When your child gives clues: While you’re playing “I Spy”, you can support your child by asking descriptive follow-up questions based on category and function. For example, if they are trying to have you guess “flowers” and they say “I spy with my little eyes something that is white”, you could expand further by asking “Does it smell nice? Does it taste sweet? Does it feel soft?”. Using these describing questions, your child develops a deeper understanding of how to represent the concept of flowers in their mind. After that, you can talk about other items that are similar and related to the first object. To extend the first example, you can brainstorm other objects that also smell nice, taste sweet, and feel soft! This will help your child further develop the vocabulary connections between “flower” and other words in their environment. 

As another example, say your child picks “juice” as the item they want you to guess. After guessing correctly, you can further expand on the concept of juice by describing its function as a cold drink when we’re thirsty, the sweet taste, the translucent colour, and how juice can be refreshing on a warm, sunny day. We can also further expand by connecting milk with apple juice because they are both cold and are drinks. Then we can contrast them because apple juice, comes from apples which is a fruit, and milk comes from a cow which is an animal. Keep your child entertained while expanding their vocabulary! 

When you give clues to your child: When it is your turn to give I Spy clues about an object, don’t give clues that relate to color. Use this opportunity to enhance your child’s vocabulary instead! Try to give clues that relate to the object’s characteristics, descriptions, categories, or functions. Providing more advanced clues will help increase your child’s vocabulary depth. 

Playing “I Spy” is a great way to expand your child’s vocabulary depth and concepts of the words. Clues that involve characteristics, descriptions, categories, or functions will encourage your child to think of different words that might be related to your clue. When they are brainstorming different answers, they are strengthening their mental associations and connections between these words. This increases their vocabulary depth. For example, if you give the clue: “I spy with my little eyes, something that is… refreshing”. Your child will try to think of all the different items that are all refreshing: cold water, soda pop, popsicle, juice, apple, fresh crisp air outside. This indirectly helps them connect those different words with the concept of “refreshing”. In the future, if they read a sentence like “that conversation was like a gulp of cold water on a hot summer day” they will be able to understand that the conversation was very refreshing and positive.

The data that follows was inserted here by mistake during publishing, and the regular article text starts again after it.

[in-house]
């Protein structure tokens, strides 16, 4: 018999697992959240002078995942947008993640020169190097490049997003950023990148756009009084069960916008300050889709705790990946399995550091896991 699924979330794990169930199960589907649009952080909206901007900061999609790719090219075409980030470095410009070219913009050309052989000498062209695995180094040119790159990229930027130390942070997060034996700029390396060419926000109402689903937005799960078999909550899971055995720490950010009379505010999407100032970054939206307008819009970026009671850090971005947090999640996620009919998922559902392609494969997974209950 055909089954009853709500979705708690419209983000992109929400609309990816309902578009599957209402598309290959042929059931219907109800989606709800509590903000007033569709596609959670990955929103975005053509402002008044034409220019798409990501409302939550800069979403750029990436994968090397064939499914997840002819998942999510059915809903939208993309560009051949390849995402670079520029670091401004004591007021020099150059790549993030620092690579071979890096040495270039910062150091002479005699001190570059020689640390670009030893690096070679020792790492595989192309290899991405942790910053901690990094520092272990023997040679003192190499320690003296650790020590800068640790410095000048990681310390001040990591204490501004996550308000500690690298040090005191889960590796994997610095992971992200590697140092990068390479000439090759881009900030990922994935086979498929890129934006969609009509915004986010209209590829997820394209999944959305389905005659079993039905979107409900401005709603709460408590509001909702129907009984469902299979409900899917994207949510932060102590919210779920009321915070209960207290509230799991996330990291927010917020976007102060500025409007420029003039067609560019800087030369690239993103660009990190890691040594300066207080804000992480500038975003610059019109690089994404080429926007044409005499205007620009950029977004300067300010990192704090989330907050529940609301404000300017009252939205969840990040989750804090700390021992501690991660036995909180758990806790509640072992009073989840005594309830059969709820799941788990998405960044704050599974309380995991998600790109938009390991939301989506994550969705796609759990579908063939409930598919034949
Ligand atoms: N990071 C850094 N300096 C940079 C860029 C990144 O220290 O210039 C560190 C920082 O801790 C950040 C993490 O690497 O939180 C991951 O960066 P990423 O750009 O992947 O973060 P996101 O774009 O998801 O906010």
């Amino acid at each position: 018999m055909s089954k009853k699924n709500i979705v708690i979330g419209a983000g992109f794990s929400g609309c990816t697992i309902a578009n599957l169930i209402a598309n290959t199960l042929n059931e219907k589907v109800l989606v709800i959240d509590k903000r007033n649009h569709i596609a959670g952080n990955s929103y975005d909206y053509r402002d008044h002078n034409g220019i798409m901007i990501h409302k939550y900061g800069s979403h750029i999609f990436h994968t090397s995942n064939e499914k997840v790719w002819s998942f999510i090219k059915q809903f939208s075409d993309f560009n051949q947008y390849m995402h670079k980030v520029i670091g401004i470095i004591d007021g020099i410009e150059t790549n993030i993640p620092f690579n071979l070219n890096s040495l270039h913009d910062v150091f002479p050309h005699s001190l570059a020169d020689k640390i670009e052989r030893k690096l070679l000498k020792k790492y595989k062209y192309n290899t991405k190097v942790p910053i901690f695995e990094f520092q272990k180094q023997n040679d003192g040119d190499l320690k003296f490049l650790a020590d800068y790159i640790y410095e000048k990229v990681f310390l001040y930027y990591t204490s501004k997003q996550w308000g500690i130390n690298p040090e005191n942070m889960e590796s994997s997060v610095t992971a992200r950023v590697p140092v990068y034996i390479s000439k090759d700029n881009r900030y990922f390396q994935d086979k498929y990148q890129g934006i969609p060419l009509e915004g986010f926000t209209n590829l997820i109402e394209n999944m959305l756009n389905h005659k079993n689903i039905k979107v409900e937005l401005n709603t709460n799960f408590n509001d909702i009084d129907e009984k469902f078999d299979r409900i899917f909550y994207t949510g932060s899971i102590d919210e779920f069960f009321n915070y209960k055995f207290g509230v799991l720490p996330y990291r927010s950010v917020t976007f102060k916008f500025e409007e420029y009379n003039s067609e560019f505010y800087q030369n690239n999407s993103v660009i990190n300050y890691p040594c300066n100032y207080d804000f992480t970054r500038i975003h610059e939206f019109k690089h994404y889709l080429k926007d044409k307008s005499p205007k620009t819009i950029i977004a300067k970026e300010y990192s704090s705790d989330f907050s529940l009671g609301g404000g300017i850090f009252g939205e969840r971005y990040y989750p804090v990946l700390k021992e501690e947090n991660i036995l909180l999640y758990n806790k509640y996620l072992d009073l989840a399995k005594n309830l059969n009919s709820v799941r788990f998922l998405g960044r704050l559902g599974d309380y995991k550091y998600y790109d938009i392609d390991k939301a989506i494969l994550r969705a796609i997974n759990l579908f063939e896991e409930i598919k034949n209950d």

Playing “I Spy” with more complicated clues provides a fun opportunity for you to teach and explain different functions and connections between words that your child is thinking about or interested in. 

3. Ask More Discussion Questions

For older children, you can also help to advance their language skills by asking them to describe the steps it takes to create a final product by asking a WH questions or a How question. For example, if your child loves to eat popcorn, you might ask them “How do you make popcorn?”. Asking them this question requires them to think about the order of steps and to elaborate on something they’re already interested in. If they’re unsure of where to start, you might prompt them by suggesting that popcorn starts as the vegetable corn that grows in a farm or garden.

Other examples can include, “Where do carrots come from?” “How are flowers grown?”  A possible explanation you can provide is also comparing how carrots and flowers grow. For example, you may explain that flowers can grow from the ground as well as from a tree whereas carrots can only be grown from the ground! Having these discussions helps your child's cognitive and language processing because it strengthen their ability to draw connections and make predictions. The best learning happens when you and your child have low pressure conversations about words and things they see around them.

Another option may be that at the end of the day, you might ask them to describe what they did during the day. This will also require them to think about the steps it took to get to the farmer’s market, what they did there, what they ate or saw, and how they got back home. Imagining the day’s events or the steps it takes to make popcorn, encourages using complete sentences as well as thinking about the correct order of steps. 


Chatty Therapy is based in Edmonton, AB. We have wonderful speech-language pathologists who can give you more specific ideas on how to work with your child to develop their language skills and tailor it to your daily routine. Speech-language pathologists specialize in helping children understand others and express themselves better. Click here to learn more about our services or book a free 15-minute consultation.